More folks are working outside of a conventional office than ever before, with telecommuting rising in popularity due to lower costs to the employer. New telecommuters are discovering what home workers have enjoyed all along -- freedom from the daily commute is a real attitude adjuster. While some home workers require specific equipment that mandates only working at home, others are able to work just about anywhere.
Whether working remotely is productive or not depends on the work environment at a given location. Here are some basic tips for building a good virtual cubicle no matter where you work. Many are simply common sense, but all are tried and true methods I've used for years to work anywhere.
Choose your venue wisely
Cubicle farms are not the most comfortable place to work, but compared to some venues they can be downright comfortable. That's why it is important to choose your remote work spot wisely. Coffee shops are popular work venues, but they can often be a mixed bag when it comes to providing a proper work environment. Many shops are as noisy as can be, so preparing for that possibility is a must.
In large cities there are alternative work spots that few use, making them great remote offices occasionally. I find neighborhood libraries make for great quiet work spots that are comfortable for a few hours. It is imperative you work quietly, but you get lots of quiet in return. I often listen to music with headphones to keep my noise down.
Many museums have comfortable places to work reserved for supporters, and for a reasonable annual contribution they'll let you set up whenever you want to get some work done. They often provide nice tables and chairs for patrons who like to come in and soak up the unique environment that can only be found in museums. This has the added advantage of providing great breaks from work sessions, spent checking out the exhibits. It is a win-win situation.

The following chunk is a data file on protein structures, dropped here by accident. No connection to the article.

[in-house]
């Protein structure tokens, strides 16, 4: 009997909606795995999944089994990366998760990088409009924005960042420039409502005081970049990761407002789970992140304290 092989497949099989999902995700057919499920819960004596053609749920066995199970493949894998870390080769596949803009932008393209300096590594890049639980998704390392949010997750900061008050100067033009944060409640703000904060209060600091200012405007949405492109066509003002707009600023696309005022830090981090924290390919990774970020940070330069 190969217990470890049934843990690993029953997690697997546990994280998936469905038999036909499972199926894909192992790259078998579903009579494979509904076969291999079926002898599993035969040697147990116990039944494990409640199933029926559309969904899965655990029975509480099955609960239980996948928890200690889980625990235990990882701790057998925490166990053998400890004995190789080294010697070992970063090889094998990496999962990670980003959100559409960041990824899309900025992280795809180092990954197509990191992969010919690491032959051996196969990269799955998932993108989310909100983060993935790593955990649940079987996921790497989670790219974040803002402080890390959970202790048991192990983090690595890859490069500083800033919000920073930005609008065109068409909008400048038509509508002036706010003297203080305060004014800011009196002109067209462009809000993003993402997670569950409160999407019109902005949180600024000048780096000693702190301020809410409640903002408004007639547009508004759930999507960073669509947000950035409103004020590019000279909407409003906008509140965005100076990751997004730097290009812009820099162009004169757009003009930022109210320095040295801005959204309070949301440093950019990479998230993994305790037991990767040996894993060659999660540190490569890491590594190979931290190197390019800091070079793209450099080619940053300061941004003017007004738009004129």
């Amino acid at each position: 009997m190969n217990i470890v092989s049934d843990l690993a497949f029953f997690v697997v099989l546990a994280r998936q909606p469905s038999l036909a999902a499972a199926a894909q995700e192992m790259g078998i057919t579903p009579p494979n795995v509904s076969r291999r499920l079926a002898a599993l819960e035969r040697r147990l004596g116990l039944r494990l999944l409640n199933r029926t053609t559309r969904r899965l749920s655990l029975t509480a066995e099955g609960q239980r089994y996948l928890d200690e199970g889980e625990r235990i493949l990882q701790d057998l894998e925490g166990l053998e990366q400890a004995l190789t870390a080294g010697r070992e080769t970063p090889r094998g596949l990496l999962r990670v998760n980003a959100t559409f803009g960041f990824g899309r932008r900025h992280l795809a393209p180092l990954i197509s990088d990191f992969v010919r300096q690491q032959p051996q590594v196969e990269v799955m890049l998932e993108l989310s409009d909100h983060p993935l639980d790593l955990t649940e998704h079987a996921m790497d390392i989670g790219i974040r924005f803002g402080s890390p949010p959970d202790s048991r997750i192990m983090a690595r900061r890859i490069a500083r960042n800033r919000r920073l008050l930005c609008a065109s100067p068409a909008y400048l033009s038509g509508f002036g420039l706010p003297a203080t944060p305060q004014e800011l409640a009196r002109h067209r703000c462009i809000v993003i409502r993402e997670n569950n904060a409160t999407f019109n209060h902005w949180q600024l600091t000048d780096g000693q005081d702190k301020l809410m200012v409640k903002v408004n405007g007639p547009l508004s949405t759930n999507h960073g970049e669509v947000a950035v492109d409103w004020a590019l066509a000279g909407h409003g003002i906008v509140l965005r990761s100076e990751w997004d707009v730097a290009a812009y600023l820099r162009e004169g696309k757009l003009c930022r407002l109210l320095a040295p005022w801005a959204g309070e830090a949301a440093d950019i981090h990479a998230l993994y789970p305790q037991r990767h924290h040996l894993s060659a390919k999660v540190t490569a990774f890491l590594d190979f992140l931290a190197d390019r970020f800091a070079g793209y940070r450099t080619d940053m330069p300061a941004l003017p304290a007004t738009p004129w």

Many cities have coworking establishments that allow transient workers to drop in and work for a few hours. These places have good WiFi and in addition to a proper work environment they have other like-minded individuals that can provide interaction for those who typically work in the isolated home office. Many coworking offices have different levels of membership available, from private office rentals to free table and chair provision.
Those who work outside the home office a lot end up frequenting a coffee shop or similar place. Remember that these are places of business; don't wear out your welcome. Buy a beverage every time you come in to work. Be sure to chat up the workers and get to know them; they will get to know you in the process and will look forward to your visits. They are in business to make money, and most places love the regular patron. You'll have fewer problems sitting for extended periods if you get to know the staff.
Don't abuse the environment with loud phone calls. Nothing gets staff and other patrons annoyed faster than the remote worker constantly making loud phone calls in the midst of everyone. If you must make/take a call, walk outside to do so. No one wants to listen to your one side of the conversation. Use a headset with your phone, preferably one with noise cancellation so the other party can hear you in noisy environments. You are working in a coffee shop, and your professional image will suffer if those you converse with by phone are aware of that. A good headset will give the appearance that you are working in an office as expected, while minimizing the disruption to those around you.